Netherlands win Worlds mixed relay TTT as Great Britain clinch podium place

A puncture for Elisa Longo Borghini cost the Italians a podium place

(Photo by Justin Setterfield/Getty Images)
(Image credit: Getty Images)

The Netherlands won the mixed relay team time trial in the opening event of the UCI Road World Championships 2019.

The Dutch squad finished 23 seconds ahead of Germany, who took home the silver medal, with Britain holding on for bronze, thanks to bad luck for Italy in the closing kilometres.

Elisa Longo Borghini punctured in the run-in to the finish, costing the Italians valuable seconds as they momentarily lost their strongest rider, eventually finishing just nine seconds slower than Britain.

Therefore, the home nation took a medal on the very first day of the Yorkshire World Championships.

How it happened

The team time trial mixed relay was the first event of the Yorkshire Road World Championships, with the event replacing the team time trial, which had ran from 2012-2018.

The total 28km course consisted of two 14km laps of Harrogate, with three men setting off first before handing over to three female compatriots.

The event was split into four blocks, with the UCI World Cycling Centre (made up of a number of nationalities), Spain, Belgium and Great Britain in the first block.

The rain arrived just in time to provide a fitting opening to a British World Championships, with UCI WCC setting off first followed by Spain, with the latter country putting 10 seconds into the former at the first checkpoint, before Belgium came through just fractionally slower.

Britain then laid down a time of 8-28 at the first checkpoint, 12 seconds quicker. At the first changeover Spain had gone through 26 seconds quicker than UCI WCC to provide an early marker for the teams to come.

The British trio of John Archibald, Dan Bigham and Harry Tanfield were gasping for air as they hurtled across their finish line, with a soigneur helping to undo Tanfield's helmet strap, the Katusha-Alpecin rider suffering the painful tightness presumably in search of optimal aerodynamic gains.

The British men had smashed Belgium's provisional quickest time at the changeover by 33 seconds, while Lauren Dolan then struggled to hang on to the back of the female British trio, as the inclement weather continued.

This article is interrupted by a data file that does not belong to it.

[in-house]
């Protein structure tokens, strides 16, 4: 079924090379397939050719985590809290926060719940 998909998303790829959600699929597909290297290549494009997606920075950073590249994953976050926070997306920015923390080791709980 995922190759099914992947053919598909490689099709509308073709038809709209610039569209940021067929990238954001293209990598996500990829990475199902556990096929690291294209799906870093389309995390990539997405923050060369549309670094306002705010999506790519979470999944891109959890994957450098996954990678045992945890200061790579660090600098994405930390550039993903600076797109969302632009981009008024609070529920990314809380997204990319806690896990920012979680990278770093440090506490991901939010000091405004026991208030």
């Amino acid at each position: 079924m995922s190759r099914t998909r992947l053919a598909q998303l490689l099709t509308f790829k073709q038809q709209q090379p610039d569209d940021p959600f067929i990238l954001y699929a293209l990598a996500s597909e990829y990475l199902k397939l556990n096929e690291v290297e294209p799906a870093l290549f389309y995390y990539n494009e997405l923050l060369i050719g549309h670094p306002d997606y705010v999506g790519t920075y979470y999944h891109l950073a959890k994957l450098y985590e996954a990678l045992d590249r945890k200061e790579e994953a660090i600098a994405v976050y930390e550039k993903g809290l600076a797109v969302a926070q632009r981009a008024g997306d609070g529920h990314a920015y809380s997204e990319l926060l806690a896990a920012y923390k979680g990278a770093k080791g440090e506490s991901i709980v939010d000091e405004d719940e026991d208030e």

They recovered, though, and had a 50 second advantage at the checkpoint as Joscelin Lowden tried to stay on Henderson's wheel into the finishing straight. The remaining pair eventually sailed across the line having set a new fastest time, 1-41 quicker than Belgium.

Tadej Pogačar led the Slovenian team off the start ramp, to begin the second block of teams setting off, with the nation downgraded from being one of the favourites due to Primož Roglič not lining up as part of the male trio for the Eastern Europeans.

Slovenia were four seconds down on Britain's time at the first checkpoint, as Denmark set off from the start hut, with Switzerland and France also now out on the course.

While the French men sprinted towards the changeover, one of the French women false started, catching herself before fully rolling off the ramp, the squad likely to avoid disqualification as the other two riders didn't follow her premature start.

After initially trailing by seven seconds, the Swiss women clawed back the deficit to take out a one second advantage over Britain at the 20km mark. Slovenia had suffered through the conditions to finish a minute behind Britain's time.

While Dan Bigham and John Archibald ate lunch in the podium hot seat, Switzerland's Elise Chabbey suffered a mechanical, a significant issue as they were already down to two riders heading into the finish.